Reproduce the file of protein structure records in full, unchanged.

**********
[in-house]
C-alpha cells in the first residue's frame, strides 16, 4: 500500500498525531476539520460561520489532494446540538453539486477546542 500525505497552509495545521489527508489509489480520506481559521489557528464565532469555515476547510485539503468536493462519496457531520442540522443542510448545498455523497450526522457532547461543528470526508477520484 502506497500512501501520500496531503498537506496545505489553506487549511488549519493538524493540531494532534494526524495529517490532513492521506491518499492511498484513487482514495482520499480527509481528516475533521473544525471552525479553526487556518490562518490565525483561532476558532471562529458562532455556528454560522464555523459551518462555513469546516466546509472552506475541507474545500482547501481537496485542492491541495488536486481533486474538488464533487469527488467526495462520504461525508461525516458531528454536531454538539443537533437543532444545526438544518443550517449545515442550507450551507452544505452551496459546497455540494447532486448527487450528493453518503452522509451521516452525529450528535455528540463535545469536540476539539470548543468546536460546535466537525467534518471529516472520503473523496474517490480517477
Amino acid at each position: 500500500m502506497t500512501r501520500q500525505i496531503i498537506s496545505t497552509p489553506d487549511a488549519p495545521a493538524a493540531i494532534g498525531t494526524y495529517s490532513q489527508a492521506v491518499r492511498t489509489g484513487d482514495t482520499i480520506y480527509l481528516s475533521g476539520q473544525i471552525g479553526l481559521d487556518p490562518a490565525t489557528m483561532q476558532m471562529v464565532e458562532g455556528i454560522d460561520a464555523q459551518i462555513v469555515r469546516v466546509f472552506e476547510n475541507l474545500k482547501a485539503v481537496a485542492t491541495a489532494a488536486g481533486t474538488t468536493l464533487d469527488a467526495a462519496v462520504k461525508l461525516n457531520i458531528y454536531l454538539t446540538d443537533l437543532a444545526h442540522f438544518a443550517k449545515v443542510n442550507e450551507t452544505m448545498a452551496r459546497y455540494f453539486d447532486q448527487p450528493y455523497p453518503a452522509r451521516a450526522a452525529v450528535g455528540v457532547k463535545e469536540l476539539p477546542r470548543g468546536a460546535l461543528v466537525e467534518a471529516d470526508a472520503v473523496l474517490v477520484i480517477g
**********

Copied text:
[in-house]
C-alpha cells in the first residue's frame, strides 16, 4: 500500500498525531476539520460561520489532494446540538453539486477546542 500525505497552509495545521489527508489509489480520506481559521489557528464565532469555515476547510485539503468536493462519496457531520442540522443542510448545498455523497450526522457532547461543528470526508477520484 502506497500512501501520500496531503498537506496545505489553506487549511488549519493538524493540531494532534494526524495529517490532513492521506491518499492511498484513487482514495482520499480527509481528516475533521473544525471552525479553526487556518490562518490565525483561532476558532471562529458562532455556528454560522464555523459551518462555513469546516466546509472552506475541507474545500482547501481537496485542492491541495488536486481533486474538488464533487469527488467526495462520504461525508461525516458531528454536531454538539443537533437543532444545526438544518443550517449545515442550507450551507452544505452551496459546497455540494447532486448527487450528493453518503452522509451521516452525529450528535455528540463535545469536540476539539470548543468546536460546535466537525467534518471529516472520503473523496474517490480517477
Amino acid at each position: 500500500m502506497t500512501r501520500q500525505i496531503i498537506s496545505t497552509p489553506d487549511a488549519p495545521a493538524a493540531i494532534g498525531t494526524y495529517s490532513q489527508a492521506v491518499r492511498t489509489g484513487d482514495t482520499i480520506y480527509l481528516s475533521g476539520q473544525i471552525g479553526l481559521d487556518p490562518a490565525t489557528m483561532q476558532m471562529v464565532e458562532g455556528i454560522d460561520a464555523q459551518i462555513v469555515r469546516v466546509f472552506e476547510n475541507l474545500k482547501a485539503v481537496a485542492t491541495a489532494a488536486g481533486t474538488t468536493l464533487d469527488a467526495a462519496v462520504k461525508l461525516n457531520i458531528y454536531l454538539t446540538d443537533l437543532a444545526h442540522f438544518a443550517k449545515v443542510n442550507e450551507t452544505m448545498a452551496r459546497y455540494f453539486d447532486q448527487p450528493y455523497p453518503a452522509r451521516a450526522a452525529v450528535g455528540v457532547k463535545e469536540l476539539p477546542r470548543g468546536a460546535l461543528v466537525e467534518a471529516d470526508a472520503v473523496l474517490v477520484i480517477g